Michelle Browder, Mothers of Gynecology

This memorial honors three women who were victims of medical experimentation by the “father of gynecology.”

Michelle L. Browder (with Deborah Shedrick), Mothers of Gynecology, 2021, found metal objects and other media, roughly 15 feet high (Mission for More Up campus Montgomery, Alabama, © Michelle L. Browder)

warning: this video discusses racial violence

[0:00] [music]

Dr. Beth Harris: [0:06] I am in Montgomery, Alabama, standing with Michelle Browder, looking at her amazing sculpture that honors three women whose sacrifice has been lost to history: Anarcha, Betsey, and Lucy.

Michelle Browder: [0:21] Anarcha was 17 at the time of her first experimentation. There was a vesicovaginal fistula.

Dr. Harris: [0:27] Marion Sims, a doctor in the early part of the 19th century, decided to try to cure this and used enslaved women’s bodies in order to find a cure, but also very much to promote his own career.

Michelle: [0:43] In some arenas, he’s known as the father of modern gynecology, but then if you’re aware of what he did, he’s known as Father Butcher.

Dr. Harris: [0:51] Anarcha was the first patient to be brought to Sims who suffered from fistula. The other 10 or so women that he experimented on were all enslaved women who he purchased or rented, a population who had absolutely no choice in the matter.

[1:09] This is before the development of anesthesia, so these women were operated on, sutured, all without anesthesia.

Michelle: [1:18] People make the argument, “Oh, well, they didn’t have anesthesia then.” It’s still…it was a crime against humanity.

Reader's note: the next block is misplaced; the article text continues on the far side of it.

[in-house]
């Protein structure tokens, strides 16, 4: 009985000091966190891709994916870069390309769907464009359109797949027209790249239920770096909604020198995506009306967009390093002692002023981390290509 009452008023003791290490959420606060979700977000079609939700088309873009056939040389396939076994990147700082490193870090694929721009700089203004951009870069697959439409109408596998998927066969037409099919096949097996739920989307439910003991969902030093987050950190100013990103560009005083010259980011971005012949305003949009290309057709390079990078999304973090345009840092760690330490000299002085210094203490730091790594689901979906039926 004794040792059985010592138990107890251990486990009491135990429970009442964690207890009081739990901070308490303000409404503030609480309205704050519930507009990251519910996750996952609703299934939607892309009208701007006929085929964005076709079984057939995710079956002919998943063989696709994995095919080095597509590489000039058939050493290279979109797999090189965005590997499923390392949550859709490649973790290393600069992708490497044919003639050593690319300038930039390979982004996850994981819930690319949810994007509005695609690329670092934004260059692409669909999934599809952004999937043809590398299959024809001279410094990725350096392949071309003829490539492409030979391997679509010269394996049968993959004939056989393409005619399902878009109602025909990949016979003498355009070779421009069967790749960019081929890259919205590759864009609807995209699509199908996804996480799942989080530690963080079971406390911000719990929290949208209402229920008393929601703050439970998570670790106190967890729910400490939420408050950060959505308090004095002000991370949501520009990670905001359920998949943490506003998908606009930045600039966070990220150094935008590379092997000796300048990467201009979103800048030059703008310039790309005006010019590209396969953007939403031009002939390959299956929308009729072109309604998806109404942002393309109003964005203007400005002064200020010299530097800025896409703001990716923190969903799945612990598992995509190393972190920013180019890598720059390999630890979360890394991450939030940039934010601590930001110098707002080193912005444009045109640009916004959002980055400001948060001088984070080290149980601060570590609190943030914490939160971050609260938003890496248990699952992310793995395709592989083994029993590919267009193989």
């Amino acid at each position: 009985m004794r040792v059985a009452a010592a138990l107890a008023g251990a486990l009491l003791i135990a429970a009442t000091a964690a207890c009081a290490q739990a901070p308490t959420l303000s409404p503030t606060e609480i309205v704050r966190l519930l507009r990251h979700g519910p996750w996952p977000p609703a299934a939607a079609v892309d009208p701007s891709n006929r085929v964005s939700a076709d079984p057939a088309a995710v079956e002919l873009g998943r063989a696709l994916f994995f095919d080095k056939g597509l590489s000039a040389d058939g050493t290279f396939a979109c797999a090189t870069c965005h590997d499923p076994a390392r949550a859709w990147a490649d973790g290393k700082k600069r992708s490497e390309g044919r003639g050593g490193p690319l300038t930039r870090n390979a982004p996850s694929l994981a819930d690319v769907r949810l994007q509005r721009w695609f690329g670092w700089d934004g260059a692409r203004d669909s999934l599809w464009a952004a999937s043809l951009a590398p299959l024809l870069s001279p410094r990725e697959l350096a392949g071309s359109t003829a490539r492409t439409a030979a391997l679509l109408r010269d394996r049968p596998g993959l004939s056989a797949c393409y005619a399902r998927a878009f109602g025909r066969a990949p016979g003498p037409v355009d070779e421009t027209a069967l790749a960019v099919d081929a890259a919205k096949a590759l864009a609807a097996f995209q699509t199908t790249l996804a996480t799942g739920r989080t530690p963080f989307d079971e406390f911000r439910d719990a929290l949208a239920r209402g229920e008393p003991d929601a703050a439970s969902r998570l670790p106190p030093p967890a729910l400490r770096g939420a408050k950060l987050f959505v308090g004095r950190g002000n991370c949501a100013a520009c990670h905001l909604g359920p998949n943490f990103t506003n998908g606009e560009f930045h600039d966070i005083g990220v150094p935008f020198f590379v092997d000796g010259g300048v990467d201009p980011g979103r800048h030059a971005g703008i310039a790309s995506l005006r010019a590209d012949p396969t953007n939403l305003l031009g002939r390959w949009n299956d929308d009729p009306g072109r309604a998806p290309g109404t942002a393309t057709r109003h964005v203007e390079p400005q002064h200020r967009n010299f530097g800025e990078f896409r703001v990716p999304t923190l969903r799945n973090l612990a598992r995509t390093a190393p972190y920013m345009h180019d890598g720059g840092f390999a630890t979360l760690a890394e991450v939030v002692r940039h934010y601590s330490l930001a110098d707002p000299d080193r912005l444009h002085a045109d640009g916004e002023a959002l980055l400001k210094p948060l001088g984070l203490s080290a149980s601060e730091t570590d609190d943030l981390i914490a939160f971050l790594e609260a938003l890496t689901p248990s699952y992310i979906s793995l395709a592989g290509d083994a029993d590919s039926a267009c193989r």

Dr. Harris: [1:23] And it was something that white male doctors felt entirely privileged and had a right to do to Black women’s bodies, and not something that they felt they had a right to do to white women’s bodies.

Michelle: [1:37] Right, because there was the notion out there that Black women had a high tolerance for pain and/or that they didn’t feel pain at all, or that Black people had thicker skin, this lie that was told. And so, these doctors were able to do whatever they wanted to.

Dr. Harris: [1:49] The transatlantic slave trade was outlawed in 1808, but that meant it was all the more important for the enslaved women who were here to have more babies.

Michelle: [2:00] If you’re no longer bringing enslaved Africans over to be enslaved, how do you replenish your stock? You make these women have children.

Dr. Harris: [2:08] If they had trouble after their pregnancy with something like a fistula, that needed to be repaired so that they’d continue to have babies and enhance their value to their enslaver. Let’s look closely at the three figures. Each figure is individualized.

Michelle: [2:25] We did that because each one of them had their own identity. On the back of Betsey, you could see the scarification, you could see the bodies of men.

[2:33] Then, on Anarcha, around her legs, there are bodies of people. Then, around Lucy, there’s bodies around her waist. That represents the slave ship. If you notice, their backs are straight. There’s a posture, a beauty about each one of them.

Dr. Harris: [2:48] Anarcha in the front raises her head, arches her neck, and looks up.